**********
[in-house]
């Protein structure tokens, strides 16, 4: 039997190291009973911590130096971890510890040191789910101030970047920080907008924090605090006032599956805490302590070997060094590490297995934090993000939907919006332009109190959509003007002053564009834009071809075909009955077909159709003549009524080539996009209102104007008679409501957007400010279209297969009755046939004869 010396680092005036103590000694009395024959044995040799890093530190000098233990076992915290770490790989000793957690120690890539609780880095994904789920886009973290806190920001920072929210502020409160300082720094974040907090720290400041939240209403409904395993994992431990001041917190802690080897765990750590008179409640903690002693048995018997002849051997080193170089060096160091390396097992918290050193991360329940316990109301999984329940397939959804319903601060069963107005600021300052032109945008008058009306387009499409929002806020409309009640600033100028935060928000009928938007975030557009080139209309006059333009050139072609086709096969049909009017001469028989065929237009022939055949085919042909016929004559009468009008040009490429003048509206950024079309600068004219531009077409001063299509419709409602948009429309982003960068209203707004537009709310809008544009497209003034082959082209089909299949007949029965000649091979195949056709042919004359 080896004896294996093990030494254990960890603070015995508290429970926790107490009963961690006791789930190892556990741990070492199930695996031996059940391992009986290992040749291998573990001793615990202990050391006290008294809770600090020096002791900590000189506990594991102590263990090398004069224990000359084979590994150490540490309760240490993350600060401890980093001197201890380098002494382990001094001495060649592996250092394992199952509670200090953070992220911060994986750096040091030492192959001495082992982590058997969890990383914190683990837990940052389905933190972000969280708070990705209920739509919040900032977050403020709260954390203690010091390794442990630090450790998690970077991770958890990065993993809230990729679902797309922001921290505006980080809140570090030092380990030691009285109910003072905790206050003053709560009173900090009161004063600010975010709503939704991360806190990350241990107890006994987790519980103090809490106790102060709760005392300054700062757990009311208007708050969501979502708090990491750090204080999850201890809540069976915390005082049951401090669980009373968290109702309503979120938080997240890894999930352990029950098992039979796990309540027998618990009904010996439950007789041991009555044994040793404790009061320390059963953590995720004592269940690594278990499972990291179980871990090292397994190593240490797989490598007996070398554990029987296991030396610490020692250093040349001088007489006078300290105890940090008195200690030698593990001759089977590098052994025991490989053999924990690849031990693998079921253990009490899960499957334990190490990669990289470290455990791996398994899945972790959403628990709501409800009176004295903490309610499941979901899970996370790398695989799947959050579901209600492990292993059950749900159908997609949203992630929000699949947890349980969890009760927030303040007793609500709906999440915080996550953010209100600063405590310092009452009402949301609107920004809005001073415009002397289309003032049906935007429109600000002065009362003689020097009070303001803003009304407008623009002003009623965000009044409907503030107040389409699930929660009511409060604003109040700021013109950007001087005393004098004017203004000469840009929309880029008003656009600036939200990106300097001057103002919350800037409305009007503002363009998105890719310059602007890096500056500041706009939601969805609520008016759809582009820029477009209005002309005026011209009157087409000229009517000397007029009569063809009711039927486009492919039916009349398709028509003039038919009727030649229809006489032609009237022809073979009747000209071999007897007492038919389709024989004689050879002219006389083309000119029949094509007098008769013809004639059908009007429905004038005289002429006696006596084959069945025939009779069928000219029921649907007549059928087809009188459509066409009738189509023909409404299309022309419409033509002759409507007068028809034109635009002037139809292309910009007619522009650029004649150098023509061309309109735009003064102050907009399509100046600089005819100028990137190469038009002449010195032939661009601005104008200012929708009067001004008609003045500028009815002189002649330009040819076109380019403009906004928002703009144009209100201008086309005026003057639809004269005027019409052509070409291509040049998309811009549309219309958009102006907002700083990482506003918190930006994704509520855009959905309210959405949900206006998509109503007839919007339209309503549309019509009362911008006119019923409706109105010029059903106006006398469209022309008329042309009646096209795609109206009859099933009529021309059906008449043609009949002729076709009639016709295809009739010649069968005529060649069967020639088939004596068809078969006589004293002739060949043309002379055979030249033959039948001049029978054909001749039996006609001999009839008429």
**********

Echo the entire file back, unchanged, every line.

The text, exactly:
[in-house]
């Protein structure tokens, strides 16, 4: 039997190291009973911590130096971890510890040191789910101030970047920080907008924090605090006032599956805490302590070997060094590490297995934090993000939907919006332009109190959509003007002053564009834009071809075909009955077909159709003549009524080539996009209102104007008679409501957007400010279209297969009755046939004869 010396680092005036103590000694009395024959044995040799890093530190000098233990076992915290770490790989000793957690120690890539609780880095994904789920886009973290806190920001920072929210502020409160300082720094974040907090720290400041939240209403409904395993994992431990001041917190802690080897765990750590008179409640903690002693048995018997002849051997080193170089060096160091390396097992918290050193991360329940316990109301999984329940397939959804319903601060069963107005600021300052032109945008008058009306387009499409929002806020409309009640600033100028935060928000009928938007975030557009080139209309006059333009050139072609086709096969049909009017001469028989065929237009022939055949085919042909016929004559009468009008040009490429003048509206950024079309600068004219531009077409001063299509419709409602948009429309982003960068209203707004537009709310809008544009497209003034082959082209089909299949007949029965000649091979195949056709042919004359 080896004896294996093990030494254990960890603070015995508290429970926790107490009963961690006791789930190892556990741990070492199930695996031996059940391992009986290992040749291998573990001793615990202990050391006290008294809770600090020096002791900590000189506990594991102590263990090398004069224990000359084979590994150490540490309760240490993350600060401890980093001197201890380098002494382990001094001495060649592996250092394992199952509670200090953070992220911060994986750096040091030492192959001495082992982590058997969890990383914190683990837990940052389905933190972000969280708070990705209920739509919040900032977050403020709260954390203690010091390794442990630090450790998690970077991770958890990065993993809230990729679902797309922001921290505006980080809140570090030092380990030691009285109910003072905790206050003053709560009173900090009161004063600010975010709503939704991360806190990350241990107890006994987790519980103090809490106790102060709760005392300054700062757990009311208007708050969501979502708090990491750090204080999850201890809540069976915390005082049951401090669980009373968290109702309503979120938080997240890894999930352990029950098992039979796990309540027998618990009904010996439950007789041991009555044994040793404790009061320390059963953590995720004592269940690594278990499972990291179980871990090292397994190593240490797989490598007996070398554990029987296991030396610490020692250093040349001088007489006078300290105890940090008195200690030698593990001759089977590098052994025991490989053999924990690849031990693998079921253990009490899960499957334990190490990669990289470290455990791996398994899945972790959403628990709501409800009176004295903490309610499941979901899970996370790398695989799947959050579901209600492990292993059950749900159908997609949203992630929000699949947890349980969890009760927030303040007793609500709906999440915080996550953010209100600063405590310092009452009402949301609107920004809005001073415009002397289309003032049906935007429109600000002065009362003689020097009070303001803003009304407008623009002003009623965000009044409907503030107040389409699930929660009511409060604003109040700021013109950007001087005393004098004017203004000469840009929309880029008003656009600036939200990106300097001057103002919350800037409305009007503002363009998105890719310059602007890096500056500041706009939601969805609520008016759809582009820029477009209005002309005026011209009157087409000229009517000397007029009569063809009711039927486009492919039916009349398709028509003039038919009727030649229809006489032609009237022809073979009747000209071999007897007492038919389709024989004689050879002219006389083309000119029949094509007098008769013809004639059908009007429905004038005289002429006696006596084959069945025939009779069928000219029921649907007549059928087809009188459509066409009738189509023909409404299309022309419409033509002759409507007068028809034109635009002037139809292309910009007619522009650029004649150098023509061309309109735009003064102050907009399509100046600089005819100028990137190469038009002449010195032939661009601005104008200012929708009067001004008609003045500028009815002189002649330009040819076109380019403009906004928002703009144009209100201008086309005026003057639809004269005027019409052509070409291509040049998309811009549309219309958009102006907002700083990482506003918190930006994704509520855009959905309210959405949900206006998509109503007839919007339209309503549309019509009362911008006119019923409706109105010029059903106006006398469209022309008329042309009646096209795609109206009859099933009529021309059906008449043609009949002729076709009639016709295809009739010649069968005529060649069967020639088939004596068809078969006589004293002739060949043309002379055979030249033959039948001049029978054909001749039996006609001999009839008429």